A1 Blackman Was Born To Be Free 6:47
A2 Man Pass Man, Iron De Cut Iron 6:24
A3 Right In The Centre 6:18
B1 On The Spot 5:30
B2 Black Woman Experience 5:23
B3 Afro Soco Soul Live 6:30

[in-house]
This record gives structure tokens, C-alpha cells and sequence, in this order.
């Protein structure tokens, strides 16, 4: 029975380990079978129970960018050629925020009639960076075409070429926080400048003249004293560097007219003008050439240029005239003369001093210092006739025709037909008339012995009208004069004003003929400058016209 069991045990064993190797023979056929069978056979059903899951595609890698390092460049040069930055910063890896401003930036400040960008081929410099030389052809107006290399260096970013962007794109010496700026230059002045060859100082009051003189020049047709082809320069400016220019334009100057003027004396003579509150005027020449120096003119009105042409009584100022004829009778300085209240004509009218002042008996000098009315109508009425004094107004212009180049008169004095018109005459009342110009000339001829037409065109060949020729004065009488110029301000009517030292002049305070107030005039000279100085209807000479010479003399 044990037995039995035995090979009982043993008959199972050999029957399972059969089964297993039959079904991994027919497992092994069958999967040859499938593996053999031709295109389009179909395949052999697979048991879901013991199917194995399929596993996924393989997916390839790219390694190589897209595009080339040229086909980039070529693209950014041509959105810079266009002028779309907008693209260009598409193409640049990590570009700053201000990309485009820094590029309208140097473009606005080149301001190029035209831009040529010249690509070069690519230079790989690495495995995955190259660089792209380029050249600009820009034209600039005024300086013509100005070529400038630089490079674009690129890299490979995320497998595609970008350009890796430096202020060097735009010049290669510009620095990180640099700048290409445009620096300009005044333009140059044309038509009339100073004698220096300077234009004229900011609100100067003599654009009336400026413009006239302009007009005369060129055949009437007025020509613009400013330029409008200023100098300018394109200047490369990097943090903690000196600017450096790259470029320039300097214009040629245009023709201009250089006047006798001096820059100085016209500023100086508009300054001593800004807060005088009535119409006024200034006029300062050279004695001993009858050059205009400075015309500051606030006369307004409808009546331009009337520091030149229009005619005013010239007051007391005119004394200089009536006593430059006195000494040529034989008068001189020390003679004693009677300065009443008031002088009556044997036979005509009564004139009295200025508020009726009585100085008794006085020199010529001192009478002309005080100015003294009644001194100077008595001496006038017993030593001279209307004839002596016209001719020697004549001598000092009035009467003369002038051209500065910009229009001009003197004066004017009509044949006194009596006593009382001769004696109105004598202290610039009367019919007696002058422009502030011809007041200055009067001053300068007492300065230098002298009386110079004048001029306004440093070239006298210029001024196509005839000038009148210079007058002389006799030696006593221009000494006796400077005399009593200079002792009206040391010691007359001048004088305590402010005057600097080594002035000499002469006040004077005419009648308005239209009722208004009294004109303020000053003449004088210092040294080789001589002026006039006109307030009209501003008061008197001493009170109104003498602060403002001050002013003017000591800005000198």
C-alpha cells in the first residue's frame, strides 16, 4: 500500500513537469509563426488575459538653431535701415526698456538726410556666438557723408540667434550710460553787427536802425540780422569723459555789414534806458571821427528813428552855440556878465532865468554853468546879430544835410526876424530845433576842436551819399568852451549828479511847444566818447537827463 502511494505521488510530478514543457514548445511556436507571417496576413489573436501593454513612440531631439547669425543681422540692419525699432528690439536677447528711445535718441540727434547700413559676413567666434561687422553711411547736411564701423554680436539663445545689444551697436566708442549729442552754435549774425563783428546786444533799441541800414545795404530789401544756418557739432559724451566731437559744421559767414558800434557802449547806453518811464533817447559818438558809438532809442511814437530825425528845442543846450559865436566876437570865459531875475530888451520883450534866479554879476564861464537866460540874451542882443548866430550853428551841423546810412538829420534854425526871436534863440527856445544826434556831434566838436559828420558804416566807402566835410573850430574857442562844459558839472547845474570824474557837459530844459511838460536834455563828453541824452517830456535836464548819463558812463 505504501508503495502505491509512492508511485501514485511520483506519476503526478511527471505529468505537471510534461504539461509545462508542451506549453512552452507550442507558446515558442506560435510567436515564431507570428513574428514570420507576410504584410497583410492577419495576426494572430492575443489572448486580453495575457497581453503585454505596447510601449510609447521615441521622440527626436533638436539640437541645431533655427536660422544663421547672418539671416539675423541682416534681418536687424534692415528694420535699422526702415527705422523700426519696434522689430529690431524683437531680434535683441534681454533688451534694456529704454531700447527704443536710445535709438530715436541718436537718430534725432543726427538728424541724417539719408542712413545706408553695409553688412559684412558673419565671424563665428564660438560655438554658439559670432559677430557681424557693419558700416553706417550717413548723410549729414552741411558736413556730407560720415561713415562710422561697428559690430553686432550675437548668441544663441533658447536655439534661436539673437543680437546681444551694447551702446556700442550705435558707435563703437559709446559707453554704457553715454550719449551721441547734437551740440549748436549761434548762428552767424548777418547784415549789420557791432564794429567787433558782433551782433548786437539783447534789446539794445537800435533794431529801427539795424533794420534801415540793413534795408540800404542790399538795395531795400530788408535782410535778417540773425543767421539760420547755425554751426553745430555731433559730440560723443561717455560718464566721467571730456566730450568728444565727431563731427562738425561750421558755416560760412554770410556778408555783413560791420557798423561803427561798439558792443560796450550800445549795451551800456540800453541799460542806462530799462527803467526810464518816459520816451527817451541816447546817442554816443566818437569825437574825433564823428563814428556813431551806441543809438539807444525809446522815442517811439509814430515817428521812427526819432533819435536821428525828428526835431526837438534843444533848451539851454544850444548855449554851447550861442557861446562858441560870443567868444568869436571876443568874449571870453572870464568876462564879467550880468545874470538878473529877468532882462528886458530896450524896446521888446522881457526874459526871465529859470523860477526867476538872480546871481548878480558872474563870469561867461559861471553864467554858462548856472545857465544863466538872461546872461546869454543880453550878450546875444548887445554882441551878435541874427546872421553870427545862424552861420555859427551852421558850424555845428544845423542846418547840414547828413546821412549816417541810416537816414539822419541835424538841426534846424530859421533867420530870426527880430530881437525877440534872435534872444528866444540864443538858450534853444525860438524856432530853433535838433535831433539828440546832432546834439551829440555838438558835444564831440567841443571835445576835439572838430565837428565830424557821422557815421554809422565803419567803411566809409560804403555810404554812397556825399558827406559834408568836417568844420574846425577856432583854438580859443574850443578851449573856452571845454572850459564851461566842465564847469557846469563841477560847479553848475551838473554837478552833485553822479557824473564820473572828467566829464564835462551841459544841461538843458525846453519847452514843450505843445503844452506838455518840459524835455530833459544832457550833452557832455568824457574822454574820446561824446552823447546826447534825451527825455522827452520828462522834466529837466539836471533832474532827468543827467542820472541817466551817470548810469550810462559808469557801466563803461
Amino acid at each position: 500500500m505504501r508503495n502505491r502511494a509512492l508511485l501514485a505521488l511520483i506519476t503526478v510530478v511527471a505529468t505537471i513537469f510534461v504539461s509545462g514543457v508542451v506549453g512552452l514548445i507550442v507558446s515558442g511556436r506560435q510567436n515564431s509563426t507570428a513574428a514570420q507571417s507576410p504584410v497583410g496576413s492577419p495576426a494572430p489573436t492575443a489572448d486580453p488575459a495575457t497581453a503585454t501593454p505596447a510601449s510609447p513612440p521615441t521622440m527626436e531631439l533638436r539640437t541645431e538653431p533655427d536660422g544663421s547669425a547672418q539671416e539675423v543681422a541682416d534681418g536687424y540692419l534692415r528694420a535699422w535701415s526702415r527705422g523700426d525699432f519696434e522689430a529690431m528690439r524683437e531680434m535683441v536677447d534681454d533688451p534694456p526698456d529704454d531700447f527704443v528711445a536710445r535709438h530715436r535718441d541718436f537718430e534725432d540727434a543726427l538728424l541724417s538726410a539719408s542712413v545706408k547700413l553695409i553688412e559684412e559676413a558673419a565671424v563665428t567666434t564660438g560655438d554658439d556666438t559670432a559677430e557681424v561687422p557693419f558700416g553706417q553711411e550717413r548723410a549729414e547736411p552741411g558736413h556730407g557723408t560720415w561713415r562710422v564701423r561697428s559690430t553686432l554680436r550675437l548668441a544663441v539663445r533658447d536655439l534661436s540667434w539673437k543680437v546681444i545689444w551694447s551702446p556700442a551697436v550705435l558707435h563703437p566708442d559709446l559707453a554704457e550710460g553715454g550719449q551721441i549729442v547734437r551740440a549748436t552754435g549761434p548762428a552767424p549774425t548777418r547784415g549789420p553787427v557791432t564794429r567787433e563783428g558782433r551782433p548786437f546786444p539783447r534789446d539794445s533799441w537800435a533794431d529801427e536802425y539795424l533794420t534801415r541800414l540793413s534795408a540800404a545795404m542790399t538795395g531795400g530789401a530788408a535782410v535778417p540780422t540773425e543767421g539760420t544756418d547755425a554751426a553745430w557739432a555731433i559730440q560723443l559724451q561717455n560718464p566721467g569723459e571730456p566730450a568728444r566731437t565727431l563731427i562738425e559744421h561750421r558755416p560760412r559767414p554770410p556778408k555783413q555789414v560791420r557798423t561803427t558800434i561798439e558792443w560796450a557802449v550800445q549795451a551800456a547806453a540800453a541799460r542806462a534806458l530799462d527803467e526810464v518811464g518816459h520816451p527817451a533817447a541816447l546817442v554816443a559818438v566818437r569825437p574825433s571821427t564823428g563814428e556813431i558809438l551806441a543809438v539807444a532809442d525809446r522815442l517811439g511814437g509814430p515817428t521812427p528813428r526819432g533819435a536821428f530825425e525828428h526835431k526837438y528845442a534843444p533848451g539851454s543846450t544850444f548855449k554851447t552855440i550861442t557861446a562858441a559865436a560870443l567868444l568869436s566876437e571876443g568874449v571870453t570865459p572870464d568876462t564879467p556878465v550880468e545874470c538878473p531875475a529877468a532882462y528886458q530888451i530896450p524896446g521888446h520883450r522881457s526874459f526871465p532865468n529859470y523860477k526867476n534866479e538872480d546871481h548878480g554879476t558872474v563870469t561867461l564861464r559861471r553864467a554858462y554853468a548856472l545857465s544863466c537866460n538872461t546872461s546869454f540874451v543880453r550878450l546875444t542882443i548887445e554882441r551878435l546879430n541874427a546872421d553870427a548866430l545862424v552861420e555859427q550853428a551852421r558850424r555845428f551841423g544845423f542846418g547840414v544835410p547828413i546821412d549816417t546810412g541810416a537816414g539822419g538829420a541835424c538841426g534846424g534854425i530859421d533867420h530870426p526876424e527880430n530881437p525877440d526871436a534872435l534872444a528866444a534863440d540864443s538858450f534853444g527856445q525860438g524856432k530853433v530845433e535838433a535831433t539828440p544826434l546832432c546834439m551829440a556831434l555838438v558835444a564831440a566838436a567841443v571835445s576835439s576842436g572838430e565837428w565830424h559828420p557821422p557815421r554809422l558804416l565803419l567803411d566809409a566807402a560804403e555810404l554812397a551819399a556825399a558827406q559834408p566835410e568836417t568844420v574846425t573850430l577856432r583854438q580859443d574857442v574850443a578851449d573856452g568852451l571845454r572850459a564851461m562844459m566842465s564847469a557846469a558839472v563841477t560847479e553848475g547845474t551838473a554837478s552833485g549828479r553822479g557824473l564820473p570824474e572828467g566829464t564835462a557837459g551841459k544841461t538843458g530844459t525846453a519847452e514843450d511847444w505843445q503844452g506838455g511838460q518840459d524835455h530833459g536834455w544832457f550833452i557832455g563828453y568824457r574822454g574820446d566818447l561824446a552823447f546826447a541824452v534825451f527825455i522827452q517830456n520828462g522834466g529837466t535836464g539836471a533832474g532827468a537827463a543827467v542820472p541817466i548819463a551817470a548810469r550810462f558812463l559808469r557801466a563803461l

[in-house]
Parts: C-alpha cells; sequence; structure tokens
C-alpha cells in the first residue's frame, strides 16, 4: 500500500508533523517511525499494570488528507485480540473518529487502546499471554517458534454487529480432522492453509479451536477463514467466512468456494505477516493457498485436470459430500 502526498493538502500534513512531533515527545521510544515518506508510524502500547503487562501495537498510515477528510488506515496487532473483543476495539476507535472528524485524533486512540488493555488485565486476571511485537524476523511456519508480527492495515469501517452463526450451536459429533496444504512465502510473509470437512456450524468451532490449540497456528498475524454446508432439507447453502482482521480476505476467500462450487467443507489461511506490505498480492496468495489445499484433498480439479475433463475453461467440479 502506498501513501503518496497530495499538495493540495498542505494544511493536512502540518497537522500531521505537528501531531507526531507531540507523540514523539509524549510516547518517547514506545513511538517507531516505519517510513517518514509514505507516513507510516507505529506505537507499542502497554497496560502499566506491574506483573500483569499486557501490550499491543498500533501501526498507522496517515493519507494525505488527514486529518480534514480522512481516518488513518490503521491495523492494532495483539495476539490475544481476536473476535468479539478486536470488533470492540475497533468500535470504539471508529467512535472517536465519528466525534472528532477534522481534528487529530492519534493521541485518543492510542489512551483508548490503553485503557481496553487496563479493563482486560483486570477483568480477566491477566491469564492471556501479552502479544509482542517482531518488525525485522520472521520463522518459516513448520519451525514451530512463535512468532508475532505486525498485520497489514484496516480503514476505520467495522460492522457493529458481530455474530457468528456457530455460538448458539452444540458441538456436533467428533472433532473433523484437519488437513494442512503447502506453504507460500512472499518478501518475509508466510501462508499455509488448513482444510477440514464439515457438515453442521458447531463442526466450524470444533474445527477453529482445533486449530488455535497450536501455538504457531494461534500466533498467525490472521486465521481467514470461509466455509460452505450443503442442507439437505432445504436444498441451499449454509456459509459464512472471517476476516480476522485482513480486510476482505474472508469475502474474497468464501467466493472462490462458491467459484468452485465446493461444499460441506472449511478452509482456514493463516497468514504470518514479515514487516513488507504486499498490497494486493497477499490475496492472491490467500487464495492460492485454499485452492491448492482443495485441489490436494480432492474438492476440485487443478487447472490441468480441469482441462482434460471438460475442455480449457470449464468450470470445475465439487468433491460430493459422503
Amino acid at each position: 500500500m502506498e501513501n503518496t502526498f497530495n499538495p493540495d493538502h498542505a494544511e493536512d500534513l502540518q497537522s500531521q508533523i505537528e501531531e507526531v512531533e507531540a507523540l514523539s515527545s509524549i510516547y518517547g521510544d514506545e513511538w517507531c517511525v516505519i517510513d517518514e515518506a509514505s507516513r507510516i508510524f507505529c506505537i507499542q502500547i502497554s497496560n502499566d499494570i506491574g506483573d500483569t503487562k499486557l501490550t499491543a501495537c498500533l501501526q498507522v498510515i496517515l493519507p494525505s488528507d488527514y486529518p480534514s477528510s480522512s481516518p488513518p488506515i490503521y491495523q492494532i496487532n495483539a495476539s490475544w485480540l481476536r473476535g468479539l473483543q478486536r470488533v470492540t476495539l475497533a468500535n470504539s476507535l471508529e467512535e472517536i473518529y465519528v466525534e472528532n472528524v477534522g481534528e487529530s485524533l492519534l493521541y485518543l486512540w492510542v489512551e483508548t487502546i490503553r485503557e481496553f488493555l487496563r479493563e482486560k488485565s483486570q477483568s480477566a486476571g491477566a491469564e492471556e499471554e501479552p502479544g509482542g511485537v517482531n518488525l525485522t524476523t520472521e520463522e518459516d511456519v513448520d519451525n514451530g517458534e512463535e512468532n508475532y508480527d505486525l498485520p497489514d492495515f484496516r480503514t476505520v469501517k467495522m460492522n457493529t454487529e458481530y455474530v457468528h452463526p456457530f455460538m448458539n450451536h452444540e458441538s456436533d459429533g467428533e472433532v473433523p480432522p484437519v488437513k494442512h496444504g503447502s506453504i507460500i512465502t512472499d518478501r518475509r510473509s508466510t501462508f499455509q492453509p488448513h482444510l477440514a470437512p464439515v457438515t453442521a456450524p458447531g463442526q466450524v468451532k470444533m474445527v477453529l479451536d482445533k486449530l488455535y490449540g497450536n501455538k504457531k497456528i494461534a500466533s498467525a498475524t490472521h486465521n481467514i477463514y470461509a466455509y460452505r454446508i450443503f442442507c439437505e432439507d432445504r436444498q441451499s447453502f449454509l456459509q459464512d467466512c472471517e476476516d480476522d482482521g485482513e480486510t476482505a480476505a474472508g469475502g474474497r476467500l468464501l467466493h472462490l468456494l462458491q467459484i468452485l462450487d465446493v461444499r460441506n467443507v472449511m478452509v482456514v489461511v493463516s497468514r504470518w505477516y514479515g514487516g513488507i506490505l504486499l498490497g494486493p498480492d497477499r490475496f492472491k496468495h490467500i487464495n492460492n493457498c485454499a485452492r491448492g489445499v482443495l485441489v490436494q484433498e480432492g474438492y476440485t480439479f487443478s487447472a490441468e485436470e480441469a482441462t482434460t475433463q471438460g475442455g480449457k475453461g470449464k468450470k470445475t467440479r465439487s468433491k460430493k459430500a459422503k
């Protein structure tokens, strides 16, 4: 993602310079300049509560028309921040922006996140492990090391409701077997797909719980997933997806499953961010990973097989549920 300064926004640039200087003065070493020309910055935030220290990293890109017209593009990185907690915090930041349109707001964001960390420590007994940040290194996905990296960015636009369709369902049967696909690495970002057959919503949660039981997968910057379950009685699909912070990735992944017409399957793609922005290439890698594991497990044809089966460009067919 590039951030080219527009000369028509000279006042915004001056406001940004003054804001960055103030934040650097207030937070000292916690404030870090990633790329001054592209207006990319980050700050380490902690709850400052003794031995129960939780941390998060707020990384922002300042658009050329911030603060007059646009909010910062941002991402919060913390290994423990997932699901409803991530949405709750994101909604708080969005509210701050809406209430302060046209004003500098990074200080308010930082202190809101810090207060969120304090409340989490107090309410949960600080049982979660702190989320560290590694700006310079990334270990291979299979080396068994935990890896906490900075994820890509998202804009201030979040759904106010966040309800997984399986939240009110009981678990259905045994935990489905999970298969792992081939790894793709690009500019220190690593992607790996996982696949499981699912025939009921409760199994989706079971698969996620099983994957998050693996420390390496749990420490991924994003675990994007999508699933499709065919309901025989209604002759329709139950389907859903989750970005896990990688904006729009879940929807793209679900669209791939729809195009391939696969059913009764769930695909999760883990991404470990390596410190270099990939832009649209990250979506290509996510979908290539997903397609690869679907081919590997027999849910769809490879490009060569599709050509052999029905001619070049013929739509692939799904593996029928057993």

He was born in Sierra Leone in the 1930s. Fact is that Gerald Pine was son to a lawyer working in Nigeria, lost his mother and sister at a very young age and found relief in music. He played social clubs by the early 60s with his newly founded band THE HEARTBEATS delivering cover-versions of American hits and Congolese rumba tunes that were then utterly popular in the West Africa area. Due to the influence of Congolese popular musicians Franco and Dr. Nico he adopted the more exotic sounding stage name of Geraldo Pino and he moved on from there. THE HEARTBEATS literally played until their fingers bled in popular night clubs in Sierra Leone, became one of the highest earning bands of Western Africa and were even able to put up their own television show after television had been introduced in Sierra Leone in 1962. All those developments put Geraldo Pino and his band in the position as leading figures in the African popular music that even a legend such as Nigerian cult musician Fela Kuti, who is often credited with originally creating the so called “Afro Beat” style stated Geraldo Pino and THE HEARTBEATS as major influence which even made him setting sail to the USA to introduce his musical vision over there for he could not match with Geraldo Pino concerning popularity in Africa. This of course is a whole different story. Geraldo Pino lived and played in his area, Sierra Leone, Ghana, Nigeria and created some of the hottest funky sounds with sophisticated sound gear, outstanding clothing and songs that made your blood boil. After a few 7” releases throughout the 1960s the first real album of GERALDO PINO & THE HEARTBEATS hit the scene in 1972. “Afro soco soul live” is as the title suggests an album that has been recorded at a concert and Geraldo Pino often communicates with the utterly enthusiastic audience, gives longer announcements between the songs or introduces his lead guitarist before he starts a simmering solo. All songs here have an average length of six minutes and despite their composed parts they show this free jammy flow. The basic style is funk with soulful vocals which gets mixed up with traditional African percussion grooves. This album swallows you with its mesmerizing rhythms. It's afro funk at best with a frantic atmosphere whirling up from the ever flashing percussive arrangements. The funky Hammond B – 3 organ is omnipresent on all the tracks and duels with the wild and completely unleashed lead guitar from time to time. Repetative chord progressions and harmonies decorate the solid rhythmmical base and deprive you of your senses while you get deeper and deeper into a trance like state moving and floating along on the dancefloor. Due to the crisp and clear sound this record gives you the feeling of being right at the scene, everything sounds and feels so vivid, even after more than four decades. So it is no wonder that this record is a popular gem in Western Africa but how is the reception from the European and American fans of furious funk music? Well, Geraldo Pino has become a legend in his home area but just a short time before his death in 2008 people from the Western World really discovered him and his amazing band. Original copies of this album go for several hundred USD if they ever turn up. So a reissue of this sacred gem of African funk music from the early 70s has been long overdue. A record that is made to let dancefloors smoke and tremble and the musicianship is sheer amazing!